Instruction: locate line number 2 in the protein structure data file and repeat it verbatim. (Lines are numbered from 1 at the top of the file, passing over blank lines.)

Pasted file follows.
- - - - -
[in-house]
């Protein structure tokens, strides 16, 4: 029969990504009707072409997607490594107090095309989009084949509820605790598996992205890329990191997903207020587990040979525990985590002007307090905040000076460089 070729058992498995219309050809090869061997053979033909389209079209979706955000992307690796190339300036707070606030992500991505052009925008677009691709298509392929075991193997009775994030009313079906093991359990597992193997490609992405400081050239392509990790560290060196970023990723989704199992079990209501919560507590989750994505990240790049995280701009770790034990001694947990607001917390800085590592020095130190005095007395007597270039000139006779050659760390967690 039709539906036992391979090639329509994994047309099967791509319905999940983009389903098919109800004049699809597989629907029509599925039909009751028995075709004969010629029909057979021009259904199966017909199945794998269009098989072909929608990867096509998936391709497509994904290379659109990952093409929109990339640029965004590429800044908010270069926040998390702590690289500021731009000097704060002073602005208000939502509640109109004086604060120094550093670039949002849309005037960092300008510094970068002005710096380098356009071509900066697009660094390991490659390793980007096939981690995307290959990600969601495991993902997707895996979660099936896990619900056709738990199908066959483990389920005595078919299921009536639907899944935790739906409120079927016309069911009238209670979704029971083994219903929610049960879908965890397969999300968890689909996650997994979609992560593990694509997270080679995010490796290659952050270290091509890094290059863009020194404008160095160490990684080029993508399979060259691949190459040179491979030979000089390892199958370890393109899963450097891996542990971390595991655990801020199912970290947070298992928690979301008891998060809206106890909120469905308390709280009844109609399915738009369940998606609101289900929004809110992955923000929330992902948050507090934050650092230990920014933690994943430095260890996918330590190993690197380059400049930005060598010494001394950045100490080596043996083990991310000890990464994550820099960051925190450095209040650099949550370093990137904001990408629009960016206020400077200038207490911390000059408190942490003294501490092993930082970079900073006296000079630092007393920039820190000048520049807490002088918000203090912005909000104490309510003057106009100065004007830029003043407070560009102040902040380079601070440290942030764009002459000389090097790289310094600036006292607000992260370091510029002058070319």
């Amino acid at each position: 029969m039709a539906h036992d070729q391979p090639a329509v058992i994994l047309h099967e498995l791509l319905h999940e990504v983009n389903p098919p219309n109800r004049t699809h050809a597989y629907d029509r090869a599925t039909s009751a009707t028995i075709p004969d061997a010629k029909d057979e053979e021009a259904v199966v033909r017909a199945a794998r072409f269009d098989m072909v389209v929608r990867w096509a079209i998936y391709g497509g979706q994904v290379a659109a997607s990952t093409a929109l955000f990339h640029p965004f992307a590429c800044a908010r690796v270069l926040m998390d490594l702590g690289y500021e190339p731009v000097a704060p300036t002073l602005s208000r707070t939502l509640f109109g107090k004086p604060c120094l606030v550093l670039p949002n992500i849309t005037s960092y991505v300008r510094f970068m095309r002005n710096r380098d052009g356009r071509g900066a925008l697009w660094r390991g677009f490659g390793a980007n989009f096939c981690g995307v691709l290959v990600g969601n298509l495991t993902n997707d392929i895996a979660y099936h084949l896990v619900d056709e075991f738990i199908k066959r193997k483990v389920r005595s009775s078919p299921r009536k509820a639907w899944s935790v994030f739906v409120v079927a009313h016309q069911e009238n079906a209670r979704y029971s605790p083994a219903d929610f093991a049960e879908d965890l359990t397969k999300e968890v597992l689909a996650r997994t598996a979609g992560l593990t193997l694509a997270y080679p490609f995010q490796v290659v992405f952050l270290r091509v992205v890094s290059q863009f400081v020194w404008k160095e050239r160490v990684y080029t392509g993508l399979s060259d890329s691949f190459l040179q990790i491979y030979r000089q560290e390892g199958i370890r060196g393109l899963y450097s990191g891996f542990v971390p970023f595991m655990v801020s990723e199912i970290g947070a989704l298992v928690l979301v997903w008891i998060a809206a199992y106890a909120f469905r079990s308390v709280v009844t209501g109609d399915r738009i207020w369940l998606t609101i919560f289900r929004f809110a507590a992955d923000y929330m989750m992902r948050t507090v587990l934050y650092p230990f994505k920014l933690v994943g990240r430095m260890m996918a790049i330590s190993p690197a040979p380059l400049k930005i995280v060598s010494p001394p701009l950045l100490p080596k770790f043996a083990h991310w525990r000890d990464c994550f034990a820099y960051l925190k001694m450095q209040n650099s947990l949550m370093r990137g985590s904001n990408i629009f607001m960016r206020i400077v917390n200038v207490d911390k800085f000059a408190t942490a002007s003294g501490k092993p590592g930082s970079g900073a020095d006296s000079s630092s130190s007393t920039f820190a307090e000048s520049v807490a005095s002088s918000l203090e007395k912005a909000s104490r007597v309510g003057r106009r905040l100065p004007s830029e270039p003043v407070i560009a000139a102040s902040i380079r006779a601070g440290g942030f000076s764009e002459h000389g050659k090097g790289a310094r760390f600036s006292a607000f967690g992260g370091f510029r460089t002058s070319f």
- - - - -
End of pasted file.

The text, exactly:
């Protein structure tokens, strides 16, 4: 029969990504009707072409997607490594107090095309989009084949509820605790598996992205890329990191997903207020587990040979525990985590002007307090905040000076460089 070729058992498995219309050809090869061997053979033909389209079209979706955000992307690796190339300036707070606030992500991505052009925008677009691709298509392929075991193997009775994030009313079906093991359990597992193997490609992405400081050239392509990790560290060196970023990723989704199992079990209501919560507590989750994505990240790049995280701009770790034990001694947990607001917390800085590592020095130190005095007395007597270039000139006779050659760390967690 039709539906036992391979090639329509994994047309099967791509319905999940983009389903098919109800004049699809597989629907029509599925039909009751028995075709004969010629029909057979021009259904199966017909199945794998269009098989072909929608990867096509998936391709497509994904290379659109990952093409929109990339640029965004590429800044908010270069926040998390702590690289500021731009000097704060002073602005208000939502509640109109004086604060120094550093670039949002849309005037960092300008510094970068002005710096380098356009071509900066697009660094390991490659390793980007096939981690995307290959990600969601495991993902997707895996979660099936896990619900056709738990199908066959483990389920005595078919299921009536639907899944935790739906409120079927016309069911009238209670979704029971083994219903929610049960879908965890397969999300968890689909996650997994979609992560593990694509997270080679995010490796290659952050270290091509890094290059863009020194404008160095160490990684080029993508399979060259691949190459040179491979030979000089390892199958370890393109899963450097891996542990971390595991655990801020199912970290947070298992928690979301008891998060809206106890909120469905308390709280009844109609399915738009369940998606609101289900929004809110992955923000929330992902948050507090934050650092230990920014933690994943430095260890996918330590190993690197380059400049930005060598010494001394950045100490080596043996083990991310000890990464994550820099960051925190450095209040650099949550370093990137904001990408629009960016206020400077200038207490911390000059408190942490003294501490092993930082970079900073006296000079630092007393920039820190000048520049807490002088918000203090912005909000104490309510003057106009100065004007830029003043407070560009102040902040380079601070440290942030764009002459000389090097790289310094600036006292607000992260370091510029002058070319």